Congress created the classification of “special immigrant juvenile” in the Immigration Act of 1990, providing that a certain percentage of immigrant juveniles would be allowed to petition for lawful U.S. permanent residency (i.e. “Green Card”) if they met specific requirements. 8 U.S.C. § 1101 (a) (27) (J). In 2008, Congress passed the William Wilberforce Trafficking Victims Protection Reauthorization Act (“TVPRA”), which amended and clarified SIJS requirements.
Under TVPRA and its accompanying regulations, state juvenile courts are granted jurisdiction to enter the special findings of fact necessary for SIJS. 8 C.F.R. § 204.11 (a) (2016) Although juveniles eventually use the factual findings issued by juvenile courts to seek SIJS under federal law, state juvenile courts are initially tasked only with applying state law principles to a juvenile’s specific circumstances, and with issuing “special findings of fact” regarding the juvenile’s eligibility for SIJS. Specifically, in order for a juvenile to qualify for SIJS, a state juvenile court must find that (1) the child is an unmarried person who is living in the United States; (2) the child is “dependent upon the juvenile court located in the United States or has been legally committed to, or placed under the custody, of, an agency or department of a state or an individual or entity appointed by a state or juvenile court;” (3) the child’s “reunification with one or both parents is not viable due to abuse, neglect, abandonment or a similar basis found under State law;” and (4) it is not in the best interests of the child to be returned to her previous country of nationality. 8 U.S.C. § 1101 (a) (27) (J).
Given that federal law typically governs immigration proceedings, state court judges and attorneys who practice primarily in state courts are not typically familiar with the special findings required by SIJS or with the role of a state court in issuing those findings. This blog serves to address some of the common questions a Massachusetts judge might have when faced with a motion for special findings pursuant to SIJS, and how to address those questions in order to obtain the necessary special findings.
Which state courts can issue special findings required by SIJS?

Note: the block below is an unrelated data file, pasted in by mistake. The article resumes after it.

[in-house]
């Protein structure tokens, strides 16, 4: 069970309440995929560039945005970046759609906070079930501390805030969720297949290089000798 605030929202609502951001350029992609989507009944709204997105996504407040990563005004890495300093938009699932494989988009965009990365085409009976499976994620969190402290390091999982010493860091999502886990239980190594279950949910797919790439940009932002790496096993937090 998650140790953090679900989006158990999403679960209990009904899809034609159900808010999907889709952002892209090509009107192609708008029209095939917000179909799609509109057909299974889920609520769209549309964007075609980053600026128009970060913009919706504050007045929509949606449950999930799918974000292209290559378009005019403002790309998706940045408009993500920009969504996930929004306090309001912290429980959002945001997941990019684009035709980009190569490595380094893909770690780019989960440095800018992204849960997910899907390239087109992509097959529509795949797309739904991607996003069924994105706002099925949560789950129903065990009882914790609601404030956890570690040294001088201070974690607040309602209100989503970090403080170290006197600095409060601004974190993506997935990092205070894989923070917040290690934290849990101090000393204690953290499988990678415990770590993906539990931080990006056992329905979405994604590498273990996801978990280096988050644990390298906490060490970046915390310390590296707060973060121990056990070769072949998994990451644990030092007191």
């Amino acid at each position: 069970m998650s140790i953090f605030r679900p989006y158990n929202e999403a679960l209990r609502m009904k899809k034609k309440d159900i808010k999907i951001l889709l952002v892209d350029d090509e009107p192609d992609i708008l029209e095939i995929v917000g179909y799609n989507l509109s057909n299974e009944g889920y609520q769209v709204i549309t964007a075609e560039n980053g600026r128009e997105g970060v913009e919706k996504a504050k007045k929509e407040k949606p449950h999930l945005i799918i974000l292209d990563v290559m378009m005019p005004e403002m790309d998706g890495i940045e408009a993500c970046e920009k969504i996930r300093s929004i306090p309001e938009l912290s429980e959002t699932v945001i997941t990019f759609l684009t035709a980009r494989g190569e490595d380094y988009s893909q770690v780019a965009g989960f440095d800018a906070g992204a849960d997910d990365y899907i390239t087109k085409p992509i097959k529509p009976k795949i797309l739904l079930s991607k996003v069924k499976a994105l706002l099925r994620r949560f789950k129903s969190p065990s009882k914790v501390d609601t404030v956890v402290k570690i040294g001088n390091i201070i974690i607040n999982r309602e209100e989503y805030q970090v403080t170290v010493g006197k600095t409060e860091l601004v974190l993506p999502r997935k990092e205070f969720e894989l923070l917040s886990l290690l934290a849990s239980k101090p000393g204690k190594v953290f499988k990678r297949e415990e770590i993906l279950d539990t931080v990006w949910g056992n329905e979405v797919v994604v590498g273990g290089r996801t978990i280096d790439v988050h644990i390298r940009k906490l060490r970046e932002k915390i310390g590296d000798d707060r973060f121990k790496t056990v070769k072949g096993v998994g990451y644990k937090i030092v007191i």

>In Massachusetts, because the Probate and Family Court possesses the authority to make decisions regarding juvenile care and custody, an immigrant child may petition for special findings in either the Juvenile Court or the Probate and Family Court. Recinos v. Escobar, 473 Mass. 734, 738 (2016).
2. Can the court issue special findings for a juvenile over the age of 18?
>Yes. In Recinos, the Supreme Judicial Court clarified that, even though minors can be considered “adults” upon attaining age 18 in Massachusetts, the Juvenile Court and the Probate and Family Court retain jurisdiction to issue special findings for SIJS for so long as the juvenile remains under the age of twenty-one and unmarried. Recinos v. Escobar, 473 Mass. 734, 739 (2016).
3. How should the court determine whether a child’s reunification with his or her parents is not viable due to abuse, neglect, or abandonment?
In resolving this question, judges should apply traditional state law principles. Judges may consult definitions found in the Code of Massachusetts Regulations, the Massachusetts General Laws, or case law to determine appropriate definitions for “abuse,” “neglect,” or “abandonment.” When considering special findings for SIJS purposes, a juvenile court must find that the juvenile’s reunification with oneof his or her parents is not viable due to one of the designated reasons; it is not necessary for the judge to find that the child cannot be reunified with both parents. See Guardianship of Penate, 477 Mass. 268, 270 (2017).
Furthermore, recent Massachusetts cases have suggested that state court judges may apply somewhat loose interpretations of abuse, neglect, or abandonment in the context of SIJS special findings. For example, inCarbajal v. Zavala, 89 Mass. App. Ct. 1120 (2016) (a memorandum and order issued pursuant to Rule 1:28), the Massachusetts Appeals Court indicated that a Massachusetts juvenile court may make the special finding that an immigrant juvenile has been neglected and abandoned even when the whereabouts of the absent parent are known and even when the child has had relatively recent contact with the absent parent.
4. Upon presentation of a motion for special findings, can a judge decline to make the special findings for SIJS?
No. In the recent case of Hernandez-Lemus v. Arias-Diaz, 480 Mass. 1002 (June 29, 2018), the Supreme Judicial Court held that a Probate and Family Court judge had erred in refusing to make the special findings necessary for a juvenile’s application for SIJS when the motion for special findings was made within the context of a custody proceeding. The SJC vacated the lower court’s decision and remanded the case for the entry of special findings, holding that “[a] judge simply may not decline to make findings; he or she must make the findings — whether favorable or not — concerning those criteria.” Hernandez-Lemus v. Arias-Diaz, 480 Mass. 1002, 1003 (June 29, 2018).
5. In ruling on the special findings, should a judge consider the ultimate chance of success of the juvenile’s petition for SIJS under federal law?
No. A state court judge is tasked with making the special findings “in a fashion that does not limit federal authorities in determining the merits of the juvenile’s application for SIJ status. Therefore . . . the judge shall make such findings without regard to the ultimate merits or purpose of the juvenile’s application.” Guardianship of Penate, , 270 (2017).